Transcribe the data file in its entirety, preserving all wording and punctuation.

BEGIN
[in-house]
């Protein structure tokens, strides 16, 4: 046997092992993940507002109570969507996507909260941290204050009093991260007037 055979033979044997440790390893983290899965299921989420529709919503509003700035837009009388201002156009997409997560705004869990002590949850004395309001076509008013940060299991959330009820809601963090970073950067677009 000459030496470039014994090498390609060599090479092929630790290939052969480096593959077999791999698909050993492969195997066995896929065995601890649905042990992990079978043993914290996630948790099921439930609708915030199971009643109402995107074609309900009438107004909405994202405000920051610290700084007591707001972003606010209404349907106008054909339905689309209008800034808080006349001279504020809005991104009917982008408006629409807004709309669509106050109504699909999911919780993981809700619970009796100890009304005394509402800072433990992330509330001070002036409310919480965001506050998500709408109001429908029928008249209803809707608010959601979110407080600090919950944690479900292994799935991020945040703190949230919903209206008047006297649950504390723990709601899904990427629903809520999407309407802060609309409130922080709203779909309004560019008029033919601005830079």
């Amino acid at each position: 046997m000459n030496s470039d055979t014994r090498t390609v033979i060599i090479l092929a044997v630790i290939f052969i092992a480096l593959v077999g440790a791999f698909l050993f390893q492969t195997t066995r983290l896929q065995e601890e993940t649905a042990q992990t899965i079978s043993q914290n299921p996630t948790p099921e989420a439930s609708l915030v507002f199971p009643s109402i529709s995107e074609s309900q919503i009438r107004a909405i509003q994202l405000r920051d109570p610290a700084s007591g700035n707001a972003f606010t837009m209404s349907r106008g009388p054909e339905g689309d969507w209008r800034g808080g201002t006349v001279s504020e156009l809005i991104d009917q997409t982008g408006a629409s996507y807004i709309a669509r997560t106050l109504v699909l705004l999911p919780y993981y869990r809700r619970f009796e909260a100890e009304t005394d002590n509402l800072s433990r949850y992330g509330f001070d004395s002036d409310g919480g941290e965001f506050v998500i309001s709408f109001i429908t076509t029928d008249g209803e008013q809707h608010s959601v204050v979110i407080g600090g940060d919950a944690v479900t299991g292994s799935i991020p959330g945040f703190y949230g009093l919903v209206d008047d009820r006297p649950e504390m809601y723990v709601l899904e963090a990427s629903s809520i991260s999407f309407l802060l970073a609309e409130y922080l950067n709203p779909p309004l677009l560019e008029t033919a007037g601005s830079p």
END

[in-house]
């Protein structure tokens, strides 16, 4: 046997092992993940507002109570969507996507909260941290204050009093991260007037 055979033979044997440790390893983290899965299921989420529709919503509003700035837009009388201002156009997409997560705004869990002590949850004395309001076509008013940060299991959330009820809601963090970073950067677009 000459030496470039014994090498390609060599090479092929630790290939052969480096593959077999791999698909050993492969195997066995896929065995601890649905042990992990079978043993914290996630948790099921439930609708915030199971009643109402995107074609309900009438107004909405994202405000920051610290700084007591707001972003606010209404349907106008054909339905689309209008800034808080006349001279504020809005991104009917982008408006629409807004709309669509106050109504699909999911919780993981809700619970009796100890009304005394509402800072433990992330509330001070002036409310919480965001506050998500709408109001429908029928008249209803809707608010959601979110407080600090919950944690479900292994799935991020945040703190949230919903209206008047006297649950504390723990709601899904990427629903809520999407309407802060609309409130922080709203779909309004560019008029033919601005830079």
């Amino acid at each position: 046997m000459n030496s470039d055979t014994r090498t390609v033979i060599i090479l092929a044997v630790i290939f052969i092992a480096l593959v077999g440790a791999f698909l050993f390893q492969t195997t066995r983290l896929q065995e601890e993940t649905a042990q992990t899965i079978s043993q914290n299921p996630t948790p099921e989420a439930s609708l915030v507002f199971p009643s109402i529709s995107e074609s309900q919503i009438r107004a909405i509003q994202l405000r920051d109570p610290a700084s007591g700035n707001a972003f606010t837009m209404s349907r106008g009388p054909e339905g689309d969507w209008r800034g808080g201002t006349v001279s504020e156009l809005i991104d009917q997409t982008g408006a629409s996507y807004i709309a669509r997560t106050l109504v699909l705004l999911p919780y993981y869990r809700r619970f009796e909260a100890e009304t005394d002590n509402l800072s433990r949850y992330g509330f001070d004395s002036d409310g919480g941290e965001f506050v998500i309001s709408f109001i429908t076509t029928d008249g209803e008013q809707h608010s959601v204050v979110i407080g600090g940060d919950a944690v479900t299991g292994s799935i991020p959330g945040f703190y949230g009093l919903v209206d008047d009820r006297p649950e504390m809601y723990v709601l899904e963090a990427s629903s809520i991260s999407f309407l802060l970073a609309e409130y922080l950067n709203p779909p309004l677009l560019e008029t033919a007037g601005s830079p």